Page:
The SEC V. Goldman Sachs: Reputation, Trust, and Fiduciary Duties in Investment Banking

By Davidoff, Steven M.; Morrison, Alan D. et al. | Journal of Corporation Law, Spring 2012 | Go to article overview

The SEC V. Goldman Sachs: Reputation, Trust, and Fiduciary Duties in Investment Banking


Davidoff, Steven M., Morrison, Alan D., Wilhelm, William J., Journal of Corporation Law


I. Introduction
II. THE ABACUS DEAL
      A. The Critical Dispute
      B. Deal Structure
      C. Justifying Complexity.
III. CONFLICT AND AMBIGUITY IN ABACUS .
      A. Transactional Perspectives on Trade.
      B. Trust-Based Agreements
IV. THE MANAGEMENT OF INVESTMENT BANKS
V. REGULATING MODERN INVESTMENT BANKING RELATIONSHIPS.
VI. CONCLUSION.

On April 16, 2010, the Securities and Exchange Commission (SEC) filed a civil complaint against Goldman Sachs in the U.S. District Court for the Southern District of New York. The complaint alleged that Goldman Sachs violated the anti-fraud provisions of the federal securities laws in connection with a 2007 synthetic collateralized debt obligation (CDO) transaction, ABACUS 2007-AC1 SPV (ABACUS). Goldman Sachs agreed to a $550 million settlement with the SEC on July 15, 2010. We analyze the ABACUS transaction and the SEC's complaint against Goldman Sachs in the context of recent technological changes within the investment banking market. Investment banking was historically a relationship-based business, sustained by reputationally intermediated tacit contracts. Recent advances in information technology and financial economics have codified many formerly tacit elements of investment banking. As a result, some investment banking deals are now transacted at arm's length and rely more upon formal contracts; we argue that, for this type of deal, there is a stronger case for legal rules regulating the investment bank counterparty relationship. However, some deals continue to be arbitrated by tacit rules and norms and, for these deals, legal rules are less appropriate, because it is very hard for a third party to ascertain tacit understandings made in the context of a long-lived relationship. An attempt to introduce legal rules into reputationally intermediated relationships may even impair the counterparties' ability to arrive at informal arrangements, and so to trade. The supervision of deals like ABACUS should therefore reflect the extent to which they are transactional or relational; we argue that in neither case is there justification for the application of legal rules or the gap-filling standard of fiduciary duties.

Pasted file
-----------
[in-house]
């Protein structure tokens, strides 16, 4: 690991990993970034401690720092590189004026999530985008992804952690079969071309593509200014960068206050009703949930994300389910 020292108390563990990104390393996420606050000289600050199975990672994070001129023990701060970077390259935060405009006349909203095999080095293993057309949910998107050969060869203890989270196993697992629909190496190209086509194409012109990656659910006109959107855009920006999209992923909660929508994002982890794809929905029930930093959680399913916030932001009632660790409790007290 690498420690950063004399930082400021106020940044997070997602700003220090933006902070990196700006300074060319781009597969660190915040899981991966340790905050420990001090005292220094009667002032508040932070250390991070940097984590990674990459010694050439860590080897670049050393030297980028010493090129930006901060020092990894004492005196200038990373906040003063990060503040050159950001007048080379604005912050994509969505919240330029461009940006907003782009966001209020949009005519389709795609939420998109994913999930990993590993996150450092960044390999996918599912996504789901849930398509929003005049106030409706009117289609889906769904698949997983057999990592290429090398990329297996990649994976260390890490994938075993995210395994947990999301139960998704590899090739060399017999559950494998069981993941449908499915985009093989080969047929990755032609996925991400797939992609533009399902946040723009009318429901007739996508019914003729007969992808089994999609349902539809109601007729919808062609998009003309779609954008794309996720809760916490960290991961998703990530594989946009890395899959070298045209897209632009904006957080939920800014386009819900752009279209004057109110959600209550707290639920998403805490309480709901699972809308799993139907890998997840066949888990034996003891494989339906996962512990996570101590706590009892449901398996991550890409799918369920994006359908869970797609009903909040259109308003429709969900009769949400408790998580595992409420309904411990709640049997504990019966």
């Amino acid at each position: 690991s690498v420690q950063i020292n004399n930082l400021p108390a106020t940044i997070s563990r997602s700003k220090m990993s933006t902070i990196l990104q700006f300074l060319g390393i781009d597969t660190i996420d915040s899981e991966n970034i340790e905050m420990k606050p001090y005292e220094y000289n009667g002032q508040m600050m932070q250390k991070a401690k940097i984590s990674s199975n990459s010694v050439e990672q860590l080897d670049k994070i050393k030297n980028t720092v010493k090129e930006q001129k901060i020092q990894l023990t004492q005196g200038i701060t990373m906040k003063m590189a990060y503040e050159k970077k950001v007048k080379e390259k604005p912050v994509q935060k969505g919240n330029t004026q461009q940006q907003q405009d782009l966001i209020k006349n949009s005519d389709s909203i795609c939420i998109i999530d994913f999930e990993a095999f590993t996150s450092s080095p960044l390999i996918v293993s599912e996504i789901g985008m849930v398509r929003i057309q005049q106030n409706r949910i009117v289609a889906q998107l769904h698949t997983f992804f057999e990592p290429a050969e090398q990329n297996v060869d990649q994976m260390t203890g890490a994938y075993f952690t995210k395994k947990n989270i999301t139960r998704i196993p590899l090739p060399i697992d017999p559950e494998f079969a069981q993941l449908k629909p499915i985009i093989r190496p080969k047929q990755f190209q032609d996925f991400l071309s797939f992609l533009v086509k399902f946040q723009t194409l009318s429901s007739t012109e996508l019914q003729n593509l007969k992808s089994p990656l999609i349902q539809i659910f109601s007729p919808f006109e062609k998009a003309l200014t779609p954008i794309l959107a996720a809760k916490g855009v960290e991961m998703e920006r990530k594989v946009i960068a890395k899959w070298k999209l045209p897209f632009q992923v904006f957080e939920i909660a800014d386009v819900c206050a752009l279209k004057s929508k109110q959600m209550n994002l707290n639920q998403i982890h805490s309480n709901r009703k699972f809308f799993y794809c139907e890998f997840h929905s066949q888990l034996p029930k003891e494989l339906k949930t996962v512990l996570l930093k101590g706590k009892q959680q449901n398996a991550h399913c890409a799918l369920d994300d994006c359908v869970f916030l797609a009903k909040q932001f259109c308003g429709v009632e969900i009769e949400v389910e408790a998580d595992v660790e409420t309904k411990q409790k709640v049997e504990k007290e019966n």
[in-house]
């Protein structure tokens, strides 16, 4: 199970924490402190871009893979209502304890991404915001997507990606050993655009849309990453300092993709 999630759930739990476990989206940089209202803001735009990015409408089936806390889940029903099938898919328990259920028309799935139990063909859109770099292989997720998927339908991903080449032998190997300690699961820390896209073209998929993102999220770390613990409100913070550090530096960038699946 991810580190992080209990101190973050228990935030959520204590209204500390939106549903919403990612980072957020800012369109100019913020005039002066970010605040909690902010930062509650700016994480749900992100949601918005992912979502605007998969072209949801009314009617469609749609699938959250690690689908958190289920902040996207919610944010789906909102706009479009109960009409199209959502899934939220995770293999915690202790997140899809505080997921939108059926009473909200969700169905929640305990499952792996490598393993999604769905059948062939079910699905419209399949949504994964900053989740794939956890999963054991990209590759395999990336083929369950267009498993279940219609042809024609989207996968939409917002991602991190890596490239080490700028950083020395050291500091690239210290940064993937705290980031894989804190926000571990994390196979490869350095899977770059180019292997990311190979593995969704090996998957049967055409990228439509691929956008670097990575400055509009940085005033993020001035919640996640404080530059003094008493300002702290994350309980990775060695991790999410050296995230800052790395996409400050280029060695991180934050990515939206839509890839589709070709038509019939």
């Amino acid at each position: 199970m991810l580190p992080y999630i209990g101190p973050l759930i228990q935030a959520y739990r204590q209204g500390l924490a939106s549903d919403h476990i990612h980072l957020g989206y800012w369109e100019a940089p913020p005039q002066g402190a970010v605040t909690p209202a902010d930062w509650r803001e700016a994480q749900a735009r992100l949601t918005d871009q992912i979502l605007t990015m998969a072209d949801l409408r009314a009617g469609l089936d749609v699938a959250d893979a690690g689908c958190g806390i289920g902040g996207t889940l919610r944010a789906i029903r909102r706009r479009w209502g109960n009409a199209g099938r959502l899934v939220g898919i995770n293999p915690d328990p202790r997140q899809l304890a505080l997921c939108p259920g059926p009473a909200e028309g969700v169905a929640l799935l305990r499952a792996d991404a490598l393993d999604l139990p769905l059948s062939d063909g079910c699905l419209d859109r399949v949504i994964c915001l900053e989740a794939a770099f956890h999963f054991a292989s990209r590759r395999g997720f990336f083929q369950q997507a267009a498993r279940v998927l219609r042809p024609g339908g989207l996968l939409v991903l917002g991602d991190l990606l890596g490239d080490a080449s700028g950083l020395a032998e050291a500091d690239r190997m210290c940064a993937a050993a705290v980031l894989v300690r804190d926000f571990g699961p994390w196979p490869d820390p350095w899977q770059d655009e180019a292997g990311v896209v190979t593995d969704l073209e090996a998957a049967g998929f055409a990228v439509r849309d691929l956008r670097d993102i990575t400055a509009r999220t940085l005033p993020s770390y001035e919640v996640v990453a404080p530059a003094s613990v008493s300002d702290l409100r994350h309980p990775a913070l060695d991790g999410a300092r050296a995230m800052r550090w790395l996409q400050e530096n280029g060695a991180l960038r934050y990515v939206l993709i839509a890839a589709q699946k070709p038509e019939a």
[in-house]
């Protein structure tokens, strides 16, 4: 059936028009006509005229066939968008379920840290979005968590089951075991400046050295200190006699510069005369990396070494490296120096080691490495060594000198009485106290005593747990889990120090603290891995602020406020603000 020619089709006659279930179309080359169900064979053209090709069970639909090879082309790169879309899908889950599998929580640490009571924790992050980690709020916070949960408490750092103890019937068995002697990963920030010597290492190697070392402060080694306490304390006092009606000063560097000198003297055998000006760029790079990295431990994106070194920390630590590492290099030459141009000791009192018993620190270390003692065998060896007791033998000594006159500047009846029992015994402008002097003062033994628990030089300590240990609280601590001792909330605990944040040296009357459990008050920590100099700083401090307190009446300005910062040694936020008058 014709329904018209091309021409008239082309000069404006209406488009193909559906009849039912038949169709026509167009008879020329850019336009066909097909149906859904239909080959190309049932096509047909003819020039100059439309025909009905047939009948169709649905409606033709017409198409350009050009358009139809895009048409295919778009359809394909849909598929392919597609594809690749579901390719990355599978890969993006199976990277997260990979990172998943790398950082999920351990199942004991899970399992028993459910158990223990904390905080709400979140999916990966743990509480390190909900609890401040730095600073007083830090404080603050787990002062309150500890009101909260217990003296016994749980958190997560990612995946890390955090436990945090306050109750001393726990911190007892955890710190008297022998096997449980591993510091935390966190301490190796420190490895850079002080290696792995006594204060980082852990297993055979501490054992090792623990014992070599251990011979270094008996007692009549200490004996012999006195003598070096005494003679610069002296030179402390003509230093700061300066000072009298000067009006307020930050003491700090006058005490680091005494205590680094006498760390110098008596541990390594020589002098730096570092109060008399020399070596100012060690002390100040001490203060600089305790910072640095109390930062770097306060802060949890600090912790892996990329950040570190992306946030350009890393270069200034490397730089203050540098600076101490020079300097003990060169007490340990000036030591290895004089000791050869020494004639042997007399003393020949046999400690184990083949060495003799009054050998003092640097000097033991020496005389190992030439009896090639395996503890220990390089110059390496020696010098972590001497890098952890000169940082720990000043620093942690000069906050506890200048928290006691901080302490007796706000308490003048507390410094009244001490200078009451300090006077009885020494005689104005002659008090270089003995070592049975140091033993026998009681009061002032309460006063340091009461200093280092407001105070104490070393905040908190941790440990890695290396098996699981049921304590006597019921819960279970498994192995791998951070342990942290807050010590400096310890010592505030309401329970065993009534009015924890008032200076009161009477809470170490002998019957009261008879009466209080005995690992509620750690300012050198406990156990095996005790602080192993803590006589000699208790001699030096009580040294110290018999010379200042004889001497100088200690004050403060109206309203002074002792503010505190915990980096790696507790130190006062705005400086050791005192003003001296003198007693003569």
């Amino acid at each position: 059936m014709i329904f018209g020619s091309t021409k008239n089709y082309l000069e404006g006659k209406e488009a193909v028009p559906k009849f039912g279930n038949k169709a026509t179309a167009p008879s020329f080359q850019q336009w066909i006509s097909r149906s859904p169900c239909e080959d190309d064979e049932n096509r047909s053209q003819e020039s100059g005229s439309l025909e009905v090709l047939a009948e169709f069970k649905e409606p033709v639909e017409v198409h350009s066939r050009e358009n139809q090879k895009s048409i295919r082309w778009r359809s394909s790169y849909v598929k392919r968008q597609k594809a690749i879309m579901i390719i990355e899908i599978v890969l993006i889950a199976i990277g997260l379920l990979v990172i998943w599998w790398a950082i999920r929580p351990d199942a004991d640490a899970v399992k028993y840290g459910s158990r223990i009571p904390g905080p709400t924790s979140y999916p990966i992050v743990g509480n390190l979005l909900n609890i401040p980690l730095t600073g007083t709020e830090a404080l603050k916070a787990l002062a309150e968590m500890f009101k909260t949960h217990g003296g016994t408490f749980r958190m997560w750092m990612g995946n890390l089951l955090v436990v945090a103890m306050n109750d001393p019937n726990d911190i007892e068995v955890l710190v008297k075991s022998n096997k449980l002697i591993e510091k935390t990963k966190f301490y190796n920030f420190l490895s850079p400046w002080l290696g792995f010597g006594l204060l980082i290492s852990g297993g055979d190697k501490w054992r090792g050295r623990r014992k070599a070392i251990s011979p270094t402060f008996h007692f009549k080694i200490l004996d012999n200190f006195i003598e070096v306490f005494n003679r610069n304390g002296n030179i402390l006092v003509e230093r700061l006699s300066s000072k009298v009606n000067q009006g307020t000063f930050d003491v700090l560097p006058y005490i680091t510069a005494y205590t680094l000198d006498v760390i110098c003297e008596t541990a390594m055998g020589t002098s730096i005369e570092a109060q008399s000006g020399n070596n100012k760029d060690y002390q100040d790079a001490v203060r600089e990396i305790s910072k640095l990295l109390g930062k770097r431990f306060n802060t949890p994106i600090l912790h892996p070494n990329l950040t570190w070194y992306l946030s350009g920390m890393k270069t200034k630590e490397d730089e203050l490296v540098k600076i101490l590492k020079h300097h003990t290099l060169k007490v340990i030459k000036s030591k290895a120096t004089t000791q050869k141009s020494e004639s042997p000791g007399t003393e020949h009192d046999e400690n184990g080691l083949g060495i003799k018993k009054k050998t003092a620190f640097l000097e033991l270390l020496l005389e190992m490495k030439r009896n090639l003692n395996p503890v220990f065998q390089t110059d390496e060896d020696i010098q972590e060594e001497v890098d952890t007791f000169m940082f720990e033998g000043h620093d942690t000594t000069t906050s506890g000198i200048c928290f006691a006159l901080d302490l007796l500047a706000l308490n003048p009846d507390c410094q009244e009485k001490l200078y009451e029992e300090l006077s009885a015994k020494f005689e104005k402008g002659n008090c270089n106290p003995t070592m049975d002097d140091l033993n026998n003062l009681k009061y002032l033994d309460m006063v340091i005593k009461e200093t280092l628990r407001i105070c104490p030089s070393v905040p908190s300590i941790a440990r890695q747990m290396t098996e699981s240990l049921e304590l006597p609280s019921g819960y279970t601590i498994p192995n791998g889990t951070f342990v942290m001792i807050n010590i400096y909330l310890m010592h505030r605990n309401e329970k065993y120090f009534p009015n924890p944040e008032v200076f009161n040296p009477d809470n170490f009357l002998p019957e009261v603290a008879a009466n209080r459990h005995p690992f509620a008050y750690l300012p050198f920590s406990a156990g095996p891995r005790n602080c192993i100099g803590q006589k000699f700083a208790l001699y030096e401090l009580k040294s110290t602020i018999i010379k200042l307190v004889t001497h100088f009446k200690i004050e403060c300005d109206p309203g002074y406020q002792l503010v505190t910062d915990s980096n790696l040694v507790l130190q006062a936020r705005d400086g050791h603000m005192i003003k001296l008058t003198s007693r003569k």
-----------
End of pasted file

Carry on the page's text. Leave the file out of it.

In a market system based on trust, reputation has a significant economic value. I am therefore distressed at how far we have let concern for reputation slip in recent years. (1)

I. INTRODUCTION

On April 16, 2010, the SEC filed a civil complaint against Goldman Sachs in the U.S. District Court for the Southern District of New York. (2) The complaint alleged that Goldman Sachs violated the anti-fraud provisions of the federal securities laws in connection with a 2007 synthetic collateralized debt obligation (CDO) transaction, ABACUS. (3) The immediate capital market reaction was very negative: Goldman Sachs' share price closed down more than 13% on the day, reflecting a reduction in market valuation of about $10 billion. (4) This price reaction anticipated the hostile reception that the firm received in subsequent Congressional hearings, and, apparently, in the court of public opinion. (5) It was also well in excess of the $550 million settlement that Goldman Sachs agreed with the SEC on July 15, 2010. (6)

The SEC's complaint is likely to be a watershed event for the investment banking industry. We argue in this Article that, in turn, the complaint reflects far-reaching structural changes in investment banks. The changes predate the financial crisis, and they are likely to result in further significant upheavals in the banking industry. The political and regulatory response to this change will affect the path of future upheavals, and, hence, will have a profound impact upon the future evolution of the investment-banking sector. The $10 billion capital market reaction to the SEC's complaint reflects this impact.

Goldman Sachs remained committed to the partnership form longer than any of its bulge-bracket investment banking counterparts and in the wake of going public sharply increased its trading revenue relative to its traditional investment banking business. …

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